What are your short term and long-term goals for your writing career?
-My short and long-term goals are to keep writing. Eventually I'm going to branch off into directing and writing films, but I think I'm always going to write books. I enjoy it too much, not to.
What sets your pen apart from other authors in the same genre?
-I think what sets me apart is that I come from my heart and soul when I write. It's never about money with me, though it does count. This isn't to say that I'm the only writer that writes from the heart, but we each have different hearts. My heart and how I do what I do is unique to me. Writing is like fingerprints, no two writers can write alike, even when they try to. That and the fact that I freestyle everything I write. No outlines, no well thought out stories. I just type and see where the story goes.
Do you have a specific writing style?
-I don't think I do, but I hear readers say they enjoy my murders scenes. My stories always contain very creative murders.
What is the importance of protecting your brand and the integrity of your pen?
-It's extremely important to protect your brand, because you come into the game as the underdog. Most of us writing in this particular genre are minorities who come from less than pleasant backgrounds. People already have an idea of what kind of person they think you are because of what you write about and where you're from, so when you conduct yourself like a jackass it makes them feel like they were correct to prejudge you. What a lot of writers don't understand is that this is a business above all else, and any business should be conducted with tact. Rappers gain popularity by being controversial, but we're not rappers. As writers we're all supposed to be scholars to some extent, so you don't get points for who keeps it the most trill, you get points for who has the most respected body of work. Blurring the lines between keeping it real and doing good business is why many folks find it hard to catch a break.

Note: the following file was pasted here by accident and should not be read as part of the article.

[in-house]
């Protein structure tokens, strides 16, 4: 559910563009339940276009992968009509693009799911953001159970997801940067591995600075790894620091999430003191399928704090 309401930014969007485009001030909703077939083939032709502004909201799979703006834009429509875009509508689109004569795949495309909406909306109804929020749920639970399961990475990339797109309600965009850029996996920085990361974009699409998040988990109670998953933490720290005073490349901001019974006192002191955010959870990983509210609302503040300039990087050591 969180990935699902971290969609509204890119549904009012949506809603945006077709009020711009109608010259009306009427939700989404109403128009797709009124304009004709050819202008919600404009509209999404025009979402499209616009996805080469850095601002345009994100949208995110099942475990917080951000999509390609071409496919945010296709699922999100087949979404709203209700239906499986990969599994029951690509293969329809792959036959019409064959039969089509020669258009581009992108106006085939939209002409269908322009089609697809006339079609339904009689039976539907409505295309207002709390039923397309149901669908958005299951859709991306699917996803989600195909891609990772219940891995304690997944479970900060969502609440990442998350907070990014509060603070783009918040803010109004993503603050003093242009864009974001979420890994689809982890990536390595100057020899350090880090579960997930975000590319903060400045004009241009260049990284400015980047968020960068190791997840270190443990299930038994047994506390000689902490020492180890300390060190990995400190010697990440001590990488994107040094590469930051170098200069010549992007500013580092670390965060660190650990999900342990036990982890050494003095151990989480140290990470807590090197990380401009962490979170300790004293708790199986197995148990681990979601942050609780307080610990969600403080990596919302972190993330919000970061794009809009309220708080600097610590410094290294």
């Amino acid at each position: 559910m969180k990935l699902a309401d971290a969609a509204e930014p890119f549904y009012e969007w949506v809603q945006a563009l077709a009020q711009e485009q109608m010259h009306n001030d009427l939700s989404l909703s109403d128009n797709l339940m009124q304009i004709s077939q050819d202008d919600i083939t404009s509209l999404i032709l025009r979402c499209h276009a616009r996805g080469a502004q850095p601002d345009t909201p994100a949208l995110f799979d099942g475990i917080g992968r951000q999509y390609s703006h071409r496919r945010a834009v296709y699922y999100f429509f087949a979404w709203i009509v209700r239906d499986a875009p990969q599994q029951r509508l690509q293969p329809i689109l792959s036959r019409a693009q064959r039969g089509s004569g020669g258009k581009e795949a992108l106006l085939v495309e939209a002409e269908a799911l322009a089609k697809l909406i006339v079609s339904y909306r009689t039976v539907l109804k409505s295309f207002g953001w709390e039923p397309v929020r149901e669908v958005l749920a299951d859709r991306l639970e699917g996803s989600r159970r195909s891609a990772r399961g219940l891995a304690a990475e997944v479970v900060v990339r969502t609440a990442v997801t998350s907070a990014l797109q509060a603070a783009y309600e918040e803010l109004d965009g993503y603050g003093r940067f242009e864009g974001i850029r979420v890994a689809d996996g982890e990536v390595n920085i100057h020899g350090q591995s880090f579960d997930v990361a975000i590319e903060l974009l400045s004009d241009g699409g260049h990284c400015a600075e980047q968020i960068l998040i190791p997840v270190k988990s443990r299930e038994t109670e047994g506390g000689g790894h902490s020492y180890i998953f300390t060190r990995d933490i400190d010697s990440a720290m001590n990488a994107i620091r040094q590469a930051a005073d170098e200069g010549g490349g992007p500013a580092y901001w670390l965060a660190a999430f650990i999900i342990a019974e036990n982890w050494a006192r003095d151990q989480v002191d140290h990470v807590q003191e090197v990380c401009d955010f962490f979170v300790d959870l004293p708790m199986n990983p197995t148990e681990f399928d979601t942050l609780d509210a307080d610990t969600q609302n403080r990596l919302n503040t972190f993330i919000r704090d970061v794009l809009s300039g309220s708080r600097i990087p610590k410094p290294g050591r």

Is there a message in your novels that you want readers to grasp?
-I want my readers to grasp the fact that I'm painting them a picture. I want them to be able to see the world as I see it through my eyes.
What advice do you have for aspiring authors wanting to get published?
-Do your homework. When you get in this game, you’ve chosen to swim at the deep end of the pool and there are more sharks than lifeguards. That hand you think is extended freely to help you up, may really trying to push you back down so you'll drown. It took me a decade to correct a mistake that I could've avoided if I had only understood what I was signing before I signed it. I'm trying to save you the grief.
What is the name of your publishing company and how did it come about?
-Write 2 Eat Concepts. This isn't the first time I put on this publisher's hat. I've done it a few times over the years, and had some success with it too. I even managed to squeeze out an Essence Bestseller, when that list was still around, so it's not a new thing for me. The thing with is that it's a thankless job. Sometimes you can do all you can to please your authors and they'll still be unhappy, so for a few years I had washed my hands with it. Then one day I got a random manuscript by an author and I liked it so much I decided to put my money behind it. While I was back, in publishing mode I decided to reach out to a few other people who had come to me over the years and it started a snowball effect. With each author, I try and teach them everything I've learned after twelve years in the business. Hopefully, when they leave me they can teach someone else. This is how we keep the cycle going and the chain strong.